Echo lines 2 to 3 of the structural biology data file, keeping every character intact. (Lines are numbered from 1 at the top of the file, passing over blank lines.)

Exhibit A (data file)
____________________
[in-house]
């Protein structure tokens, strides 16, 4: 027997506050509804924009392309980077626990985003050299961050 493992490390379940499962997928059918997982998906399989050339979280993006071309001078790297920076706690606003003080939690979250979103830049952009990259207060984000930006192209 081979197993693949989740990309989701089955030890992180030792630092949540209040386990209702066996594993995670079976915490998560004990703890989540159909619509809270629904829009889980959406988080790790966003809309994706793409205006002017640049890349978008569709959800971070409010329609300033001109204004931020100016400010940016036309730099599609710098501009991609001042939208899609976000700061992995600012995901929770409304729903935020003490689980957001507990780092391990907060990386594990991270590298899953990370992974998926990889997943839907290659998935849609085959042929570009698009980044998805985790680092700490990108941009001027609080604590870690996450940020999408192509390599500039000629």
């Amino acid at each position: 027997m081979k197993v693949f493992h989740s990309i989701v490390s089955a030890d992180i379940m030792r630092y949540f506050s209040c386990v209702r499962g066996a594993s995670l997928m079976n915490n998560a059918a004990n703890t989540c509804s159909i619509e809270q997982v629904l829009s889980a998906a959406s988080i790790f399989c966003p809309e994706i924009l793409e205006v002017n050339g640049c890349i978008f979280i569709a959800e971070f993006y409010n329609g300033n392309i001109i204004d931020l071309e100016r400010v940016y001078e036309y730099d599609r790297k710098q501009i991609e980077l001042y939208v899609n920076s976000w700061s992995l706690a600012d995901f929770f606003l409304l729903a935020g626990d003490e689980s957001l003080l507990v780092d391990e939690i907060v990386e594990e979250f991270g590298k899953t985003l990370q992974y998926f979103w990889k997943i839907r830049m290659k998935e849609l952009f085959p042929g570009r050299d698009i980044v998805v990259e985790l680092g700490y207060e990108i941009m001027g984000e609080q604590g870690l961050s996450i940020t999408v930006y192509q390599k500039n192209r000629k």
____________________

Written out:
């Protein structure tokens, strides 16, 4: 027997506050509804924009392309980077626990985003050299961050 493992490390379940499962997928059918997982998906399989050339979280993006071309001078790297920076706690606003003080939690979250979103830049952009990259207060984000930006192209 081979197993693949989740990309989701089955030890992180030792630092949540209040386990209702066996594993995670079976915490998560004990703890989540159909619509809270629904829009889980959406988080790790966003809309994706793409205006002017640049890349978008569709959800971070409010329609300033001109204004931020100016400010940016036309730099599609710098501009991609001042939208899609976000700061992995600012995901929770409304729903935020003490689980957001507990780092391990907060990386594990991270590298899953990370992974998926990889997943839907290659998935849609085959042929570009698009980044998805985790680092700490990108941009001027609080604590870690996450940020999408192509390599500039000629």
């Amino acid at each position: 027997m081979k197993v693949f493992h989740s990309i989701v490390s089955a030890d992180i379940m030792r630092y949540f506050s209040c386990v209702r499962g066996a594993s995670l997928m079976n915490n998560a059918a004990n703890t989540c509804s159909i619509e809270q997982v629904l829009s889980a998906a959406s988080i790790f399989c966003p809309e994706i924009l793409e205006v002017n050339g640049c890349i978008f979280i569709a959800e971070f993006y409010n329609g300033n392309i001109i204004d931020l071309e100016r400010v940016y001078e036309y730099d599609r790297k710098q501009i991609e980077l001042y939208v899609n920076s976000w700061s992995l706690a600012d995901f929770f606003l409304l729903a935020g626990d003490e689980s957001l003080l507990v780092d391990e939690i907060v990386e594990e979250f991270g590298k899953t985003l990370q992974y998926f979103w990889k997943i839907r830049m290659k998935e849609l952009f085959p042929g570009r050299d698009i980044v998805v990259e985790l680092g700490y207060e990108i941009m001027g984000e609080q604590g870690l961050s996450i940020t999408v930006y192509q390599k500039n192209r000629k």